Lasse Koskela

Posts: 5
Nickname: lkoskela
Registered: Oct, 2007

Regarding the referenced Siniaalto and Abrahamsson studies Posted: Oct 13, 2007 4:53 PM
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I'll throw out a disclaimer to start with; I've just written a book on TDD.

I've had the privilege of getting a sneak peek at the referenced "Siniaalto and Abrahamsson" papers and I certainly cannot draw the kind of conclusions from their results that Mr. Coplien above implies.

First of all, the two papers have studied a total of 8 teams of which just one consisted of professional programmers. The rest were undergraduate students. Furthermore, the only statistically significant difference between the code bases of test-first and test-last teams was (and this is stated clearly in the paper) that the TDD teams' code tended to have a worse LCOM (lack of coherence in methods).

Now, what has a negative effect on LCOM? Is it that the programmer uses TDD? No. What affects LCOM most is the programmer's sensitivity for good design. The only conclusion I can draw from the fact that the TDD teams had worse LCOM is that they weren't refactoring properly--in other words, they weren't using TDD properly.

I appreciate Mr. Coplien's call for data to back up "beliefs" but studies like these are hardly what I'd call reliable data.

I also think that referencing these studies in this manner before they're available for the general public is a suspicious thing to do. I mean, remember what happened with the 1970 Royce paper?

Isaac Gouy

Posts: 527
Nickname: igouy
Registered: Jul, 2003

embrace quality Posted: Oct 13, 2007 5:12 PM
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Agile is about engaging that user; TDD, about engaging the code.

Or was engaging the programmer always what XP was about?

Alan Cooper: "The impression I get from XP is that it addresses the problems of corporate developers."

Extreme Programming vs. Interaction Design
http://www.ftponline.com/interviews/beck_cooper/default.asp

Whatever you think about that, maybe we can agree with Alan Cooper's emphatic Rather than "embrace change," I would say, "embrace quality."



Incidentally, I've trawled through DeWayne Perry's publication list without finding anything that might correspond to the research mention.

Incidentally, have you read that "Siniaalto and Abrahamsson" paper or did you just grab "Alarming" from the title? :-)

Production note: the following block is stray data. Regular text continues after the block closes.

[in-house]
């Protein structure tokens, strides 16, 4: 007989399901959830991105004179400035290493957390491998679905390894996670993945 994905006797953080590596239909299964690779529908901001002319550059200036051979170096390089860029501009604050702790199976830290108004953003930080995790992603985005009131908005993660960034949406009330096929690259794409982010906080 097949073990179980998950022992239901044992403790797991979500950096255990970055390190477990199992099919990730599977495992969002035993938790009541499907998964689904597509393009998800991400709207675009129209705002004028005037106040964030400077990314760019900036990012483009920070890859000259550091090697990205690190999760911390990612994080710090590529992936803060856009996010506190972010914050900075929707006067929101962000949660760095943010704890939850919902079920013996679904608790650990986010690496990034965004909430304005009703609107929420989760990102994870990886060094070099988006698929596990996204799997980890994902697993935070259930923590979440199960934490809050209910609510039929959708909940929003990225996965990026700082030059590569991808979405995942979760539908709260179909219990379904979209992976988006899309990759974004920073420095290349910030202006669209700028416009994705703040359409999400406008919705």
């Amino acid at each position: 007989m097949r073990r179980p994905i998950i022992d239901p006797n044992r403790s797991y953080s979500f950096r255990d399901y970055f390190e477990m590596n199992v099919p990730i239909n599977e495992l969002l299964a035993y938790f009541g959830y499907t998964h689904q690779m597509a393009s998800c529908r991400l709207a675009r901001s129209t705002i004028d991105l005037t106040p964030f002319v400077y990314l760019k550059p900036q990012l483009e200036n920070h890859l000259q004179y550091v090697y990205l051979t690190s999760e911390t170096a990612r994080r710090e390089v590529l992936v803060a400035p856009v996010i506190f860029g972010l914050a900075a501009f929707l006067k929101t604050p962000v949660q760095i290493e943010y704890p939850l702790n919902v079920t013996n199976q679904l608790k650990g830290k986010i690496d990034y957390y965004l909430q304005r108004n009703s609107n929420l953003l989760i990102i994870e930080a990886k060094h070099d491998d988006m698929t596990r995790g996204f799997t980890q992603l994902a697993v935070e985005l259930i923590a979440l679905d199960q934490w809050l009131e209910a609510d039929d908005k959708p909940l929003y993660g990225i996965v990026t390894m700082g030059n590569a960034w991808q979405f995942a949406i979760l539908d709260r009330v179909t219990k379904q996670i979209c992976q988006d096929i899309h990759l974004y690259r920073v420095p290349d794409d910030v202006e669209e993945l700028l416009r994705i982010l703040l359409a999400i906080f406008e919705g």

Isaac Gouy

Posts: 527
Nickname: igouy
Registered: Jul, 2003

the "TDD-or-acceptance" question Posted: Oct 13, 2007 5:47 PM
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The answer for industry, I think, is to focus on Quality and to find the techniques that work best and are the most cost-effective for your project. Just answering "both" to the "TDD-or-acceptance" question is not only at the wrong scope, it is missing the whole point.

I agree that misses the point.

It also fails to address the enormous cost of testing - when 35% of code written is test cases we have a problem.


Maybe black-box tools like Quviq QuickCheck can bring down that cost:

59 min Google video - "A Secret Weapon for Software Testing"
http://video.google.com/videoplay?docid=4655369445141008672

Sinisa Vlajic

Posts: 2
Nickname: svlajic
Registered: Aug, 2005

Re: Religion's Newfound Restraint on Progress Posted: Oct 13, 2007 5:55 PM
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In my opinion, software life-cycle techniques TDD and Use Case Driven don't exclude each other. Use case model is basis from which Conceptual model (structure of software system) and System operations (behavior of software system) will be created. For each system operations contract will be made(abstraction level). In design phase system operations will be realized by different methods (realization level). This is point where we can estimate quality atributes(testability, reusability, maintability,...) of design (excellent tool for Java is Swat4J).
On other side, TDD will make:
a) user stories and
b) test procedures (abstraction level) for testing above methods (realization level). I think that:
*) test procedures (from TDD) and contracts for system operations (from Use-case driven) have, on the conceptual level, the same semantic.
*) XP user-stories are on higher abstraction level in regard use cases. In this sense, use cases realize user-stories.
Also, I think that comparasion between quality and testing, in sense what is better, shoot two points which are in the different software places. The quality inspects result of design and uses refactoring to enhance design. The testing inspects functionality of system operations.